Sunday, November 13, 2011

Formaldehyde - Spotlight on Preservatives

I’m writing this because I have sensitive skin and allergies and so many hair and skin products are “off-limits” to me because they contain preservatives which make my skin itch, burn, turn bright red, break out in a rash. Actually, I'm writing it because 3 more products I love have started to make my skin itch and that annoys me because now I have to come up with new homemade recipes or search for something non-itchy and not-expensive.©Science-y Hair Blog 2013

One of the best-known skin offenders are preservatives related to formaldehyde. You know, a part of the recipe for embalming fluid. Yep, it’s that nasty.

I’m not going to mention the formaldehyde in hair smoothing or straightening products (except that I just did)! These are sources of formaldehyde which are not only skin-contact problems, but also unhealthy to breathe for the person having their hair straightened and for the stylist doing the work.
©Science-y Hair Blog 2013
You won’t find pure formaldehyde in your hair (or skin) products (except maybe for nail polish), you’ll find formaldehyde-releasing preservatives instead. Why? Because they’re some of the most effective preservatives out there for preventing the product from playing host to bacteria and fungi which would break it down, reduce shelf life and could introduce dangerous microbes to the body.
©Science-y Hair Blog 2013
Your greatest exposure to formaldehyde in life is actually from building materials, carpets, foam insulation and other man made materials (for example, plywood or fiberboard is partly manmade whereas solid wood planks are not – and have become far more expensive than the former). And the risk is that the formaldehyde is released as a gas which you breathe and at high concentrations this can cause cancer (people who consistently breathe such high concentrations include morticians and some biologists).

In cosmetics and hair products, formaldehyde-releasing preservatives can be skin irritants or allergens. If you use a product and immediately – or even over time, begin to experience itching, redness, burning, a rash or outbreak of acne, you may want to consider these preservatives as possible causes:
©Science-y Hair Blog 2013
Imidazolidinyl urea
Diazolidinyl urea
dimethyl-dimethyl (DMDM) hydantoin
Sodium hydroxymethylglycinate

A small number of people have a sensitivity to formaldehyde-releasing preservatives (3% to 9%). Imidazolidinyl urea and Diazolidinyl urea may be less irritating than DMDM hydantoin, quaternium-15, and 2-bromo-2-nitropropane-1,3-diol, but all release formaldehyde. These preservatives are officially  listed as “probable carcinogens,” although the greatest risk comes from inhaling the gasses. Less research has been done on transdermal (though-the-skin) absorption, although the formaldehyde released appears to have the potential to be absorbed through the skin. The National Academy of Sciences is disputing the U.S. Environmental Protection Agency’s position on formaldehydes as possible carcinogens in cosmetics. In science, you need very clear proof of cause and effect which can be produced and reproduced in clinical tests – especially when you are declaring a useful product to be dangerous (because the bacteria controlled by formaldehydes can also be extremely dangerous). Meanwhile these preservatives are still widely used, particularly as alternatives to paraben preservatives which were very weakly associated with breast cancer (see this post for more), even though parabens are not as likely to cause skin reactions (in one study, only 0.6% of people tested had a skin reaction to paraben preservatives – compared to 3-9% for formaldehyde-releasing preservatives) and unlikely to be related to breast cancer unless well-designed research can demonstrate a link.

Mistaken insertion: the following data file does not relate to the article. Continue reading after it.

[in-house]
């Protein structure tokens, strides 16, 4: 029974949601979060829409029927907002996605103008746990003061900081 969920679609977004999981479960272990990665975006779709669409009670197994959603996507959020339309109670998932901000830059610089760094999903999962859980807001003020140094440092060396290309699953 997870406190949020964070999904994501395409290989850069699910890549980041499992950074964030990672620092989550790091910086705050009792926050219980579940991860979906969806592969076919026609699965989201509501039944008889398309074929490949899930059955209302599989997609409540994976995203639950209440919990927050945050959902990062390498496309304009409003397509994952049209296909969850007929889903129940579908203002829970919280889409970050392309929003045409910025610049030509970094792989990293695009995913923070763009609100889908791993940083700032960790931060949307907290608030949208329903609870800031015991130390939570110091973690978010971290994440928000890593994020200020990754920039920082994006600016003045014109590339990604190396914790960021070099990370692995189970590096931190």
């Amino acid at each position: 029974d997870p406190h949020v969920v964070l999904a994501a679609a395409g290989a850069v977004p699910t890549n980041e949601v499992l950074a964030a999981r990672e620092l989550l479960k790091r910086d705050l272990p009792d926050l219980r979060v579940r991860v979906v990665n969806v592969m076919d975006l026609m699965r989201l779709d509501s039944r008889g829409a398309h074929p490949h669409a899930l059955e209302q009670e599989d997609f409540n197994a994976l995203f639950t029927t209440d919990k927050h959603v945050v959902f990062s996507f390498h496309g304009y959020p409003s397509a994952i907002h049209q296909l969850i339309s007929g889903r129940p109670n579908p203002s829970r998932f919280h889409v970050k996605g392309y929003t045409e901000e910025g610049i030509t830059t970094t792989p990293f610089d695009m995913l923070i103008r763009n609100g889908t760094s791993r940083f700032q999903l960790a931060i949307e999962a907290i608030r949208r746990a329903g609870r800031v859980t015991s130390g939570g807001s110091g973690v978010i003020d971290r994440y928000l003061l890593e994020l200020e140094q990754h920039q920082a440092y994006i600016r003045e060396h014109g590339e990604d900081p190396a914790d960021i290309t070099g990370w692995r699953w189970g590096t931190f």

©Science-y Hair Blog 2013
Avoid formaldehyde-relseasing preservatives if you suspect they cause you any skin reactions. And be aware that you can use a product for months (even years) before you experience a problem, or it can appear right away – like a skin medication I used which caused my face to turn bright red and burn for 6 hours after application, and I used it for weeks before I realized it was a problem with the preservative and not the intentional effect of the medication! Live and learn.

Another tip: Open your windows whenever you can, even if just for a short while – let the wind in and out. Especially in a new house or when you have new carpet or new furnishings. You don’t want to breathe all the formaldehyde which is gassing off these products.

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